'Killing, not murder': Accused triple murderer's statement to police played at trial

Basil Borutski says women used the courts against him, that OPP prosecuted him maliciously

October 05, 2017

Basil Borutski has not spoken in court during his trial so far, even though he's representing himself. (Sketch by Laurie Foster-MacLeod/CBC)

The day after the bodies of three women were found west of Ottawa in September 2015, the man accused of murdering them told police in an interview he was there to talk about "killing, not murder," and that he'd been wrongfully accused by women and police throughout his life.

A then bald, 57-year-old Basil Borutski sat down for hours with OPP Det. Sgt. Caley O'Neill in a small grey interview room with a blue floor at the Pembroke OPP detachment the morning of Sept. 23, 2015.


During the interview Borutski painted himself, sometimes heatedly, as an innocent man charged wrongfully in the past by two of the victims, as well as others. He repeatedly asked O'Neill to look into those charges and get him a "fair trial," and said that only then could O'Neill understand what happened, court heard.

The previous morning, the bodies of 66-year-old Carol Culleton, 36-year-old Anastasia Kuzyk and 48-year-old Nathalie Warmerdam were found at three separate crime scenes in and around the small community of Wilno, Ont.

Borutski's trial on three charges of first-degree murder in their deaths continued Thursday with testimony from O'Neill, the Crown's first witness. He specializes in polygraphs for the OPP's behavioural sciences section.

''I know all about your brotherhood'

In the videotaped interview, which is being played in court, O'Neill first spends time making sure Borutski understands his rights to counsel and that the interview could be used against him.

Early on, when O'Neill asks Borutski if he wants to talk to a lawyer, Borutski replies, "For killing, not murder."

He calls the criminal justice system corrupt, says he doesn't want to speak to any "crooks," and that there was "no point" in talking to a lawyer. He accuses police of mistreating him and neglecting his needs for water, food and back pain medication in the cellblock overnight, and he speaks repeatedly about police protecting each other when they've done wrong.

"I don't trust you one bit," Borutski tells O'Neill. "I know all about your brotherhood.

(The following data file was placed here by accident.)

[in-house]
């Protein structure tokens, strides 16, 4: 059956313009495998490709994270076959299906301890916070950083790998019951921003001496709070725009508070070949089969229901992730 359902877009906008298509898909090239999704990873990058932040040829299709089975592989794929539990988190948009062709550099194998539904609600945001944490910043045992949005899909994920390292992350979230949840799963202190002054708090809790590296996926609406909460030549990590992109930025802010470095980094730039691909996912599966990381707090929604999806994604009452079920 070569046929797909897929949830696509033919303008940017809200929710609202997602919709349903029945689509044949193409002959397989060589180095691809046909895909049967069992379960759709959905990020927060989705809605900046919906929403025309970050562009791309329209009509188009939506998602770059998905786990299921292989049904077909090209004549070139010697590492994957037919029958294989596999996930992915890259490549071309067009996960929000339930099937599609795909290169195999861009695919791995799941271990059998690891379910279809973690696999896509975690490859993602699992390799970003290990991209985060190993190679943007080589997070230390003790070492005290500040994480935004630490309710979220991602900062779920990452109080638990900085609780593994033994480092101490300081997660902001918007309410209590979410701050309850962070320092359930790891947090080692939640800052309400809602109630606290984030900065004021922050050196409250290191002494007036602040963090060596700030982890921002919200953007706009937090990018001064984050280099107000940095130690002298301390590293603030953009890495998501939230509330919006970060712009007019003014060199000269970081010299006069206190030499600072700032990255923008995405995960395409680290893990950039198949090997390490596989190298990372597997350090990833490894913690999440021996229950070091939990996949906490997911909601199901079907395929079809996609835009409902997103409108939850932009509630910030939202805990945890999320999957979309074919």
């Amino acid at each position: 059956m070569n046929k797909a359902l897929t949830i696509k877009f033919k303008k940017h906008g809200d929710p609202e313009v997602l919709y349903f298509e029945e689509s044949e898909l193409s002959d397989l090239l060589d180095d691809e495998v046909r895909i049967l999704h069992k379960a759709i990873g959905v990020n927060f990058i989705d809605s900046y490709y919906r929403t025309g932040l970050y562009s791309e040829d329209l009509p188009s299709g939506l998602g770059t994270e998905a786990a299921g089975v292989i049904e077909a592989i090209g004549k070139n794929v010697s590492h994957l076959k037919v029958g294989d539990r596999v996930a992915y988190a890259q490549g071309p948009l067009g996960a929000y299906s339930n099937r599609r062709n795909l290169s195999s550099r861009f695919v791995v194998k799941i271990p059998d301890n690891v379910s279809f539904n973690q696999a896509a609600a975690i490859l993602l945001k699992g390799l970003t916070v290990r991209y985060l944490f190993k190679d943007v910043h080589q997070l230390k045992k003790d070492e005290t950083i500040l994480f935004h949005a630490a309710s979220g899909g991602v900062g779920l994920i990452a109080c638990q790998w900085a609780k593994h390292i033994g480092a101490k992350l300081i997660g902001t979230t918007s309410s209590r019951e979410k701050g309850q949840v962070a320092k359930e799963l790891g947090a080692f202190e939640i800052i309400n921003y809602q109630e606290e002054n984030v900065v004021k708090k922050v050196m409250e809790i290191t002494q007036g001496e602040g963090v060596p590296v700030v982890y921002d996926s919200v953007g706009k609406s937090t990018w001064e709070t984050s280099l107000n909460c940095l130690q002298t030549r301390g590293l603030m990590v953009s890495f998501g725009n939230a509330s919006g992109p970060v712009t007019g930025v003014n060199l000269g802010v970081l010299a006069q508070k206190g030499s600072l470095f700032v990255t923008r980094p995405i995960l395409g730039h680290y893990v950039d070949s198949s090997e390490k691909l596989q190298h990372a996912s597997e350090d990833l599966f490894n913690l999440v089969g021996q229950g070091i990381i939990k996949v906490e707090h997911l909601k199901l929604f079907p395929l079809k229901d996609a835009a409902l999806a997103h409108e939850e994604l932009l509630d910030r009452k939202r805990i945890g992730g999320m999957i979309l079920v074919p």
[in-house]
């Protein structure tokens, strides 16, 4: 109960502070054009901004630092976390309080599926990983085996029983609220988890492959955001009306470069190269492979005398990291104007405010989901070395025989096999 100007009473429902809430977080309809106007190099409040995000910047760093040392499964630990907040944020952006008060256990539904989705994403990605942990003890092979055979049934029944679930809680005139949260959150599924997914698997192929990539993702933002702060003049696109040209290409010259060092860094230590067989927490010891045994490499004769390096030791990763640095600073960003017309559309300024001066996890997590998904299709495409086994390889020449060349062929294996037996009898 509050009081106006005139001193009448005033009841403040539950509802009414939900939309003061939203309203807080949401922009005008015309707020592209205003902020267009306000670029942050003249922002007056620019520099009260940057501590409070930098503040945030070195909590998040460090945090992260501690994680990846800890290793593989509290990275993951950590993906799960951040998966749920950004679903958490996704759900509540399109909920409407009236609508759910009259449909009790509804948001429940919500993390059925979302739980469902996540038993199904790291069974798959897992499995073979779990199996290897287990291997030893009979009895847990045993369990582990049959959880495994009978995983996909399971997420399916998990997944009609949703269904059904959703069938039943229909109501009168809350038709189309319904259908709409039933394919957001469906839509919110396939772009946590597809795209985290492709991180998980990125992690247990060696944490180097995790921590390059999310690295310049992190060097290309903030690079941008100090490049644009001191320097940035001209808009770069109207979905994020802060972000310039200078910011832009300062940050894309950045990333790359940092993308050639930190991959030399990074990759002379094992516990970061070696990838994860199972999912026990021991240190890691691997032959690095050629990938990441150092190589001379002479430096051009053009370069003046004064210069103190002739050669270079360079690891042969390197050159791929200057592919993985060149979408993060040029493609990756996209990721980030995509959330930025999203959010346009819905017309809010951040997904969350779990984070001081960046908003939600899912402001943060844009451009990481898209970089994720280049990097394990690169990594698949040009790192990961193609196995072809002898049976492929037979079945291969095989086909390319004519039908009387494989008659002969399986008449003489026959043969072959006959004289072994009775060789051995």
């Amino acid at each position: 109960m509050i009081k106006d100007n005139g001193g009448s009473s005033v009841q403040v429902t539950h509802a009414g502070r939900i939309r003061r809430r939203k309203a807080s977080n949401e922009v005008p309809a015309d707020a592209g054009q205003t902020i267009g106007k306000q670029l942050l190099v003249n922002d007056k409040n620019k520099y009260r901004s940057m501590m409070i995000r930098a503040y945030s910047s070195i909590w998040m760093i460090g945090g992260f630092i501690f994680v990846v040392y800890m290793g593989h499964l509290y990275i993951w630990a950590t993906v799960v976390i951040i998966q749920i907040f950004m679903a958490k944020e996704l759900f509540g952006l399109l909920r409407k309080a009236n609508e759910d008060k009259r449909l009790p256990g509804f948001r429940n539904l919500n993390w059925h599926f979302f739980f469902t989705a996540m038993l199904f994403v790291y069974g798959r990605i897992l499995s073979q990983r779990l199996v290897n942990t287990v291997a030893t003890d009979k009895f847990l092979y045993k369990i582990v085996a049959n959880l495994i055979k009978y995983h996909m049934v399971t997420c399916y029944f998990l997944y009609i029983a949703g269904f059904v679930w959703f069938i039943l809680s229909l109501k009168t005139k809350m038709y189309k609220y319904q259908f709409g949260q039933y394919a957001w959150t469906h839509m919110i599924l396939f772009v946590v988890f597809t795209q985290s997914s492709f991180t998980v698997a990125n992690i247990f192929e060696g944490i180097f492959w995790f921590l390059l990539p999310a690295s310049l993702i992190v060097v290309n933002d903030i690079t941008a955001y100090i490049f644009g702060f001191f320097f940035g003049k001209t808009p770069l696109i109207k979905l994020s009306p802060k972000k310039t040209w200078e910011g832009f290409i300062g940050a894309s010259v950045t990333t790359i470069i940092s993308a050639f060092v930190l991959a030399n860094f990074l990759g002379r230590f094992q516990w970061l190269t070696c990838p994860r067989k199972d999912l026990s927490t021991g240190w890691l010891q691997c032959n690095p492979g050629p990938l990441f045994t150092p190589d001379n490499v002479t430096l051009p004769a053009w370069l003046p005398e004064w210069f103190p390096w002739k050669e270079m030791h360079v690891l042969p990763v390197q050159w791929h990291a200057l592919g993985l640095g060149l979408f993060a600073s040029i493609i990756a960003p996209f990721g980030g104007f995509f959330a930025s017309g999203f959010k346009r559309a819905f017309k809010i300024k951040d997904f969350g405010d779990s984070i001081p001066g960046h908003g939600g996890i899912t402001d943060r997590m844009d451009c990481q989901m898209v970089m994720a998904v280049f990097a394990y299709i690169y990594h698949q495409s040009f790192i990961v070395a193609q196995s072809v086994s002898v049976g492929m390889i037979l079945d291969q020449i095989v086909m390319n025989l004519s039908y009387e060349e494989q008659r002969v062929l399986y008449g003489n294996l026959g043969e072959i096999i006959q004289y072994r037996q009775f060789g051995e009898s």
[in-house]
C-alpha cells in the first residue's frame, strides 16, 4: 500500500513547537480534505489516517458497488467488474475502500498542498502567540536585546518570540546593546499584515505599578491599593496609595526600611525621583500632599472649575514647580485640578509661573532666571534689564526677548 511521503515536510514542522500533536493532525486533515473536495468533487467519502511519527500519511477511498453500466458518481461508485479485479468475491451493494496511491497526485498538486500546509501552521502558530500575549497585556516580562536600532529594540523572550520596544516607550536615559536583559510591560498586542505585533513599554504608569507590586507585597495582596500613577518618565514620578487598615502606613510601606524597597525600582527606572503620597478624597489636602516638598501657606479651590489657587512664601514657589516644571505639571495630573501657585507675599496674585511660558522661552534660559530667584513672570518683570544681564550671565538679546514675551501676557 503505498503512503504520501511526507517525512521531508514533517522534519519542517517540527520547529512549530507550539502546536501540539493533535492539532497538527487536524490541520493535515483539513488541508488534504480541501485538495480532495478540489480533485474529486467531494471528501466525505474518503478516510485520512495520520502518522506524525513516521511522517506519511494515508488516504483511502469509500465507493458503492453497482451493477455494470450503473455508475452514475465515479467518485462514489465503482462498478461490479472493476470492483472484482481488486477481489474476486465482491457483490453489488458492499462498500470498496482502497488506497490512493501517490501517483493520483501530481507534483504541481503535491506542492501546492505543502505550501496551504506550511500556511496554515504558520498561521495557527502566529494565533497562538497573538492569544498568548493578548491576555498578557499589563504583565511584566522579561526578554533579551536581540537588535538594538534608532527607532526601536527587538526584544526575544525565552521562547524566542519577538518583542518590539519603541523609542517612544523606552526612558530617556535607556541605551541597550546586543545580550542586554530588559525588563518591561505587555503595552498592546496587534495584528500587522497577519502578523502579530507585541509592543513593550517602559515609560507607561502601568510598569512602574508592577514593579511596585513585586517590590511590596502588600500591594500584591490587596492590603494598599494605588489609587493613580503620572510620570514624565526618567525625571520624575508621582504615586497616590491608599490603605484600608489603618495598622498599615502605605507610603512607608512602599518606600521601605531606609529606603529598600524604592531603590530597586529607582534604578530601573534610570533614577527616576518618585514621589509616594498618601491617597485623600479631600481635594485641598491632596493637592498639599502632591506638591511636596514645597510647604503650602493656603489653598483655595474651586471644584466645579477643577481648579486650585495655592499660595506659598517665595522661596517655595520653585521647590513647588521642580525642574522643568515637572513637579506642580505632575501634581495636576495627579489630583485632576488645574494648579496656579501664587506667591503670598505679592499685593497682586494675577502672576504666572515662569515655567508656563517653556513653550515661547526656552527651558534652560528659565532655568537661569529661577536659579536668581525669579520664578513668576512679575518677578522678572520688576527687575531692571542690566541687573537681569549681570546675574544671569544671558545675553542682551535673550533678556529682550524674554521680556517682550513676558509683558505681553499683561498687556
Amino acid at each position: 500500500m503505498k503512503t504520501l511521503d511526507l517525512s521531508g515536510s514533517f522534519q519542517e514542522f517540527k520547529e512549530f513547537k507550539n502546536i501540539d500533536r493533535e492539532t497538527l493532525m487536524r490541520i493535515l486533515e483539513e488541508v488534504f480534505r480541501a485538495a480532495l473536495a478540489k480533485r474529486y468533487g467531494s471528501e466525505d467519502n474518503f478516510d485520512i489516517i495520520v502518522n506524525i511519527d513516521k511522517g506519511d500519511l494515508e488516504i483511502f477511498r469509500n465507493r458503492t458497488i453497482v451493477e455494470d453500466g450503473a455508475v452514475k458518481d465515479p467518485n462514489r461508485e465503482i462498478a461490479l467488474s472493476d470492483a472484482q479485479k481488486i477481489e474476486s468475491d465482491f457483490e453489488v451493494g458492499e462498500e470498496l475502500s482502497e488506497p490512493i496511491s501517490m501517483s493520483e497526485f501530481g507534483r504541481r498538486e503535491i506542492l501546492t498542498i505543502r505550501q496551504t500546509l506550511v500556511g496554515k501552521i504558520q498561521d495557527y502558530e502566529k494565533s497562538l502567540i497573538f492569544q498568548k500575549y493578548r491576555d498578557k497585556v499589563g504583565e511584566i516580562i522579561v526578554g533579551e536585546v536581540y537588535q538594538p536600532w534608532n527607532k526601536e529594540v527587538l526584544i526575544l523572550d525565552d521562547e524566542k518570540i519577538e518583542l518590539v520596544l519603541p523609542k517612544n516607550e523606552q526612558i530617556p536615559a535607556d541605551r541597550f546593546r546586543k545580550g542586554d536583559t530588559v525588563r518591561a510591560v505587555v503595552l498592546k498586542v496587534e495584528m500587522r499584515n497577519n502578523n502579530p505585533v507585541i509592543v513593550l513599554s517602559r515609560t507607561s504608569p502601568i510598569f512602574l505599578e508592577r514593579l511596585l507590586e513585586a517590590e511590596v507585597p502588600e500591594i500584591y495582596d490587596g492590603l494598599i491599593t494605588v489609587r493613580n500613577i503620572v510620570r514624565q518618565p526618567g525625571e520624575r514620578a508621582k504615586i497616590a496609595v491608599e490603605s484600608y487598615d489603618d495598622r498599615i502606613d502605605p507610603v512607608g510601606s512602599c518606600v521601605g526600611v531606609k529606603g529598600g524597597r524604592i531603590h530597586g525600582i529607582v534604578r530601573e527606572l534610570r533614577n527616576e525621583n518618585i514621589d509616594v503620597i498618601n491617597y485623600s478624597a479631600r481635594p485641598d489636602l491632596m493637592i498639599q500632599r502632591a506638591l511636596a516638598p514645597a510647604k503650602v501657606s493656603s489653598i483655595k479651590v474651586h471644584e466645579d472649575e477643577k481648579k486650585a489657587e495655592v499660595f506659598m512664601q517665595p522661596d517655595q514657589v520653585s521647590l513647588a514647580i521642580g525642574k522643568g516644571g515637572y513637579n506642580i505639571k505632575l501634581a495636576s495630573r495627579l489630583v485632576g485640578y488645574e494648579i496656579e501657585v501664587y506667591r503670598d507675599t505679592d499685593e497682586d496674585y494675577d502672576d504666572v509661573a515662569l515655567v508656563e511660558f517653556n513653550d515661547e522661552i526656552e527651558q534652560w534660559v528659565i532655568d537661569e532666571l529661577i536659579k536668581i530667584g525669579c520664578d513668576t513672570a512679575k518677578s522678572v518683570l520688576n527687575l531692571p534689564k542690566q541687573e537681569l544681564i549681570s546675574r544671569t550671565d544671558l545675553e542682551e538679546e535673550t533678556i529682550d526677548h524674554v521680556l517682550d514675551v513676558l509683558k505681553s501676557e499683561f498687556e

"I've never had a positive experience with a policeman. If I'd had a positive policeman my whole life would be different."

'Thou shalt not murder'

Borutski tells O'Neill he feels judged by police and accuses O'Neill of already knowing the entirety of his criminal record. "You're going by that stupid record you guys made," he says.

O'Neill then asks Borutski for the difference between killing and murder.

"Thou shalt not murder. The Commandments," Borutski says.

"So is killing justified? Is that what you're getting at?" O'Neill asks. "I believe it says thou shalt not kill."

"You're wrong. You better start reading the Bible," Borutski responds. "Find an old version before they changed it."

Borutski says all three women used him for money and help, that two of them lied in court against him. O'Neill asks why, since he's already suffered so much at their hands, he decided to kill them all just to make the point that the justice system doesn't work — and in so doing, suffer the consequences alone.

"I'm not quite sure what you're saying, but I think that do you not think society should open their eyes and change the way [it operates]?" Borutsi asked.

"Earlier you told me yourself that you know that women are abusing the system, using the system. So if you know that, and common sense applies, and there's lots of officers that know that, why isn't anything done? Why doesn't it change? Why do you allow people like me to be in jail, rot in jail with a physical disability and suffer with no medication. And then you get out and you're stigmatized and you live your life.

"You have no idea what it's like to know that you've done nothing wrong."

The trial was later adjourned for the day and will resume Friday morning with more from the interview.

Killings were revenge, Crown contends

Borutski's trial before Ontario Superior Court Justice Robert Maranger in Ottawa started earlier this week with jury selection and is scheduled to run for 17 weeks.

During opening statements Wednesday, Crown attorney Jeffery Richardson told the jury Borutski confessed to the three killings in the statement.

Richardson and fellow Crown attorney Julie Scott intend to prove that Borutski murdered the three women out of revenge.

"For Basil these murders are all about justice, his kind of justice. Justice where murders like these are justifiable, justice where women pay the ultimate price for using what Borutski says is a corrupt justice system against him, justice where Borutski gets to be judge, jury and executioner, justice where there is only one truth that counts: his truth," Richardson told court Wednesday.

"I submit to you that the truth is that Basil Borutski murdered Carol, Anastasia and Nathalie out of revenge. He thought about it before he did it and then he executed his plan perfectly."

Borutski has not hired a lawyer and is therefore representing himself at the trial, but he has refused to enter a plea or speak at all, forcing the court to enter a plea of not guilty on his behalf.

Justice Maranger has repeatedly told Borutski and the court that his silence is being interpreted as acquiescence to the proceedings.

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